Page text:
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Western Growers mainstay Matthew McInerney to retire

Matt McInerney is clearly a throwback to a different era. He began his produce industry career where he is ending it — at Western Growers Association. He hardly missed a day of work in that 40-plus year career and his plow-horse work ethic is truly emblematic of the industry that he serves.m1Matthew McInerney

After 43 years with the organization — the last 25 as the No. 2 person — McInerney is retiring from his senior executive vice president role in March of 2019, after the association’s first board meeting of the year.

Growing up in Southern California’s San Gabriel Valley, McInerney claimed to have had an uneventful first 20 years. The youngest of five children, he played basketball for the local Catholic high school.  

“Like most every young person, I thought I’d grow up and be a professional athlete,” said McInerney. He quickly realized that basketball wasn’t going to get him into college after facing the powerhouse, college-feeding high school from a neighboring community. That school was loaded with Division 1 college prospects and McInerney noted he wasn’t in their league, figuratively.

McInerney did make it to college, however, following the lead of one of his older brothers and attending the University of Southern California. He majored in business administration with an emphasis in marketing, but upon graduation didn’t have a clear idea of what career path he would take. That might well have been the last time he attempted a task with no clear definition of purpose.m5Matt and Luanne McInerney.

“I graduated in 1975, which coincided with a dip in the economy,” he said. “I sent out a multitude of job applications but was finding it difficult to find full-time employment.”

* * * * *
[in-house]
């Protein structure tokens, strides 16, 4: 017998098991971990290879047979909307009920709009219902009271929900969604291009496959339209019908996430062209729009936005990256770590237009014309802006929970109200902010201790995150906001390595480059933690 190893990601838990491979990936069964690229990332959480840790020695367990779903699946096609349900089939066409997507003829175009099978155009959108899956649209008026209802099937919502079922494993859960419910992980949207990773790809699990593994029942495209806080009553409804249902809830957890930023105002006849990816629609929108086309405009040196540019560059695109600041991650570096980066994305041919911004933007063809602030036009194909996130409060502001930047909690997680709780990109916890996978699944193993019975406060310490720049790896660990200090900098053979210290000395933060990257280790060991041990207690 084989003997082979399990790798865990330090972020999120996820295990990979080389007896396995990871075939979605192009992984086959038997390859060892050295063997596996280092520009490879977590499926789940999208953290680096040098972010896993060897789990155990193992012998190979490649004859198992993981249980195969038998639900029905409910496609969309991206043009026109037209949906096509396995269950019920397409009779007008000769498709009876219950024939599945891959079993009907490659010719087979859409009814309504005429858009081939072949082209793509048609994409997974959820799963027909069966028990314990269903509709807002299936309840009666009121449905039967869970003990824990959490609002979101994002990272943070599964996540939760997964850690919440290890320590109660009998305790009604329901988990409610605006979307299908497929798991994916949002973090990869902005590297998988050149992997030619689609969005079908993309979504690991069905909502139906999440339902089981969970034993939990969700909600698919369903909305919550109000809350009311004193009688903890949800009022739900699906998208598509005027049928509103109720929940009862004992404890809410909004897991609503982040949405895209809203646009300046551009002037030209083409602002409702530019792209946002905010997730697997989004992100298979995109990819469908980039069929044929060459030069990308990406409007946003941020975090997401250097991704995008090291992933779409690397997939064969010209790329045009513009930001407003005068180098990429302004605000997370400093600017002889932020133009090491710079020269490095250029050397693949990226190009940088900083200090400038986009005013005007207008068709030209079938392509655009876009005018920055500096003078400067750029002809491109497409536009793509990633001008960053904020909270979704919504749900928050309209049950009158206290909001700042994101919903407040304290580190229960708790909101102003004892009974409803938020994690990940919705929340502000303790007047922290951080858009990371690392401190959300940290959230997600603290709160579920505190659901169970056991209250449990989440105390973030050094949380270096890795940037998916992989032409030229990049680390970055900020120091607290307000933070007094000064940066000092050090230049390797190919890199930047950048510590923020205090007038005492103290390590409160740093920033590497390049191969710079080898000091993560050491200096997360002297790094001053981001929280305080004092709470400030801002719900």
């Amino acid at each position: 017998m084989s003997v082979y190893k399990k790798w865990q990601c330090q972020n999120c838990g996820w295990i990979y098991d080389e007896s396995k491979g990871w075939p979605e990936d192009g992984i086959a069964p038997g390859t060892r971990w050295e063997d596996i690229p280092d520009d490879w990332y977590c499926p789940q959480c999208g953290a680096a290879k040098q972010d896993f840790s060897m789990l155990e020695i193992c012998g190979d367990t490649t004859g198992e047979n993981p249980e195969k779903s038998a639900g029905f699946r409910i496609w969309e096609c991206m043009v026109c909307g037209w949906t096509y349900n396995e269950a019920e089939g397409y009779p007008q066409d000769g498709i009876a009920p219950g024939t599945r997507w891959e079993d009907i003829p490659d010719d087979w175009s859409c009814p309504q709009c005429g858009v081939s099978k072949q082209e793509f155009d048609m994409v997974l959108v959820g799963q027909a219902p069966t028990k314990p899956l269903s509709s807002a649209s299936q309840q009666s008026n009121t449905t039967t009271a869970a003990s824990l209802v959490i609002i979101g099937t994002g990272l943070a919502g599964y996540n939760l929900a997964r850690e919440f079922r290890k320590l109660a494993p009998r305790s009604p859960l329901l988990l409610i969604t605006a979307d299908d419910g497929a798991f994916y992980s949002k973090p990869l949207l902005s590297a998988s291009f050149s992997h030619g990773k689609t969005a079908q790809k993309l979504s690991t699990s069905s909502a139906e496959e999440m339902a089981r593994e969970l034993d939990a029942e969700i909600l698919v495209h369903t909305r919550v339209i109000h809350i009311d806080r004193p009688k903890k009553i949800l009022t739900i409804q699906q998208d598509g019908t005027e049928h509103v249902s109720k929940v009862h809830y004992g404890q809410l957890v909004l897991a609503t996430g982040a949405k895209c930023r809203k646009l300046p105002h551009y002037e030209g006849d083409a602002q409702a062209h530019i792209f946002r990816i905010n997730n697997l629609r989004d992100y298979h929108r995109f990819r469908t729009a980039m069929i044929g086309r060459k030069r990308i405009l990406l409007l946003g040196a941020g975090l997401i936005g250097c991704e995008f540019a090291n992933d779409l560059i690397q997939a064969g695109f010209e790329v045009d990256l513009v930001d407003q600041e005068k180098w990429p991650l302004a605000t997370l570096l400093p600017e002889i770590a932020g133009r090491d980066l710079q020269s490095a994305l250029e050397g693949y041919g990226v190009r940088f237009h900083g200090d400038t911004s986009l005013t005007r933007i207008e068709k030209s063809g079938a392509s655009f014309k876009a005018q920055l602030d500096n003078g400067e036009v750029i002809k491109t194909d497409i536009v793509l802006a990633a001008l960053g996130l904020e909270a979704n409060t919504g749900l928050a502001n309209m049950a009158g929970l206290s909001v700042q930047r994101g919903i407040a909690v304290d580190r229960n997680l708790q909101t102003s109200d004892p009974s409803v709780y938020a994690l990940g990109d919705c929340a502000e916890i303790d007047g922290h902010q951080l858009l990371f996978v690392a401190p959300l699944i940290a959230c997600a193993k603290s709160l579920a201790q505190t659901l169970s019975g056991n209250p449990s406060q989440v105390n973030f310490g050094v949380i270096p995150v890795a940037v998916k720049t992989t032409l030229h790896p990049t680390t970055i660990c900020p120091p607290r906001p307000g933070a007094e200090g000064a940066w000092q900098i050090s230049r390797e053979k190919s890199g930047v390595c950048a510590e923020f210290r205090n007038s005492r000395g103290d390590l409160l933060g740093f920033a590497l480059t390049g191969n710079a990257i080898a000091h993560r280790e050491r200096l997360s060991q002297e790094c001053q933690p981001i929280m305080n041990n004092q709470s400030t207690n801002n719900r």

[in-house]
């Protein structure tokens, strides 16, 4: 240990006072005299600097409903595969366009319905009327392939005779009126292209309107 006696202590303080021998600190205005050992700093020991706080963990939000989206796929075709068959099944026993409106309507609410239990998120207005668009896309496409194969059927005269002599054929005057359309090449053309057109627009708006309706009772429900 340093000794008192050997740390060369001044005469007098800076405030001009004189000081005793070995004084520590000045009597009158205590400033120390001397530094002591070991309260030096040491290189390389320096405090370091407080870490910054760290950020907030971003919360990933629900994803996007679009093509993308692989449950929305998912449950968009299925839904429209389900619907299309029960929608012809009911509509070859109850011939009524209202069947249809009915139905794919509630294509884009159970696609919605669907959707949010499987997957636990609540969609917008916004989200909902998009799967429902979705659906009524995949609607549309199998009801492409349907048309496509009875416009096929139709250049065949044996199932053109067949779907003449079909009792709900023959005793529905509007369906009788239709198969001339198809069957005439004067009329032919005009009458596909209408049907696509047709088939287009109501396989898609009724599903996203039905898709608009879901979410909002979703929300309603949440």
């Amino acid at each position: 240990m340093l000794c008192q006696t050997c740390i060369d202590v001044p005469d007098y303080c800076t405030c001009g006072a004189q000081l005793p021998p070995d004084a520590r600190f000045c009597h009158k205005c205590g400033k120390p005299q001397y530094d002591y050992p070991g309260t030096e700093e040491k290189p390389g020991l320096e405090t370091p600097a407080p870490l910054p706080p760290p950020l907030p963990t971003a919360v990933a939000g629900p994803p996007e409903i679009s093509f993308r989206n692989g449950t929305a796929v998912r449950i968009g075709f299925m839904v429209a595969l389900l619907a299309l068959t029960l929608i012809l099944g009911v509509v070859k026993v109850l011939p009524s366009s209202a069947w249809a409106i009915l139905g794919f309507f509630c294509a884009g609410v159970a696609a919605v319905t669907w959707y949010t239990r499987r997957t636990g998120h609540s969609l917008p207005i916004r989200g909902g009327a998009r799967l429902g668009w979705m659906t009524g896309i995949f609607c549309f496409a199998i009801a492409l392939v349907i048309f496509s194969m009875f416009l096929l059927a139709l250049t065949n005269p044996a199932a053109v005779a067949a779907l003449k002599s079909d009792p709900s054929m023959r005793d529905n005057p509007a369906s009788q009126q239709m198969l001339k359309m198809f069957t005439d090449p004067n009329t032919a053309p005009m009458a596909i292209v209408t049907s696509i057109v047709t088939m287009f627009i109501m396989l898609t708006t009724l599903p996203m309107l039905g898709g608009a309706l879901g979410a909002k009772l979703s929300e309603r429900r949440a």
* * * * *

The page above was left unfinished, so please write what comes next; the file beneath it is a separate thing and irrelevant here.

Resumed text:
A family friend in the farming business in Bakersfield, CA, paved the way for an interview with Daryl Arnold, who was the president and chief executive officer of Western Growers at the time. Arnold was also an alumnus of USC and had a great affinity for the school. There was a position open at the association for a field representative. “Mr. Arnold encouraged me to give it a try for a few months at a salary of $900 per month,” McInerney recalled.

He spent the next two years on the road, visiting members and pushing association products, such as the WGA Claims Service. “In those days, lots of freight moved in refrigerated rail cars through the Southern Pacific,” he said, noting that the department was busy adjudicating existing claims while the new WG field representative touted the service during his calls to members. He spent two full weeks of every month on the road and half of the days the other two weeks.  “My territory was all of California and Arizona,” he said.

m7Matt McInerney and his son Michael.McInerney learned the produce business from the ground up from the top minds in the industry… and he loved it.  

“Prior to coming to Western Growers, what I knew about fresh produce was that celery went into a Bloody Mary, an olive was used in a martini and limes were used in gin and tonics,” he quipped.

McInerney quickly learned a lot more. “I called on some incredible people. They welcomed me into their businesses and answered any questions I had with patience,” he said.

He recalled fondly of meeting industry veteran Paul Fleming of Admiral Packing many years ago when both were much younger men. “It was mid-June and I was in the Imperial Valley during the cantaloupe season… and it was very hot,” he said. “I was wearing a sports coat and tie. Paul said to me, ‘You must be new. Farmers don’t wear ties.’”

As McInerney recalled the story, he claimed to have learned his lesson.  But as anyone who knows him will tell you, he has often shown up over those four decades as the only guy in the room wearing a coat and tie.  It’s part of his throwback demeanor. Casual Fridays at Western Growers were never his cup of tea.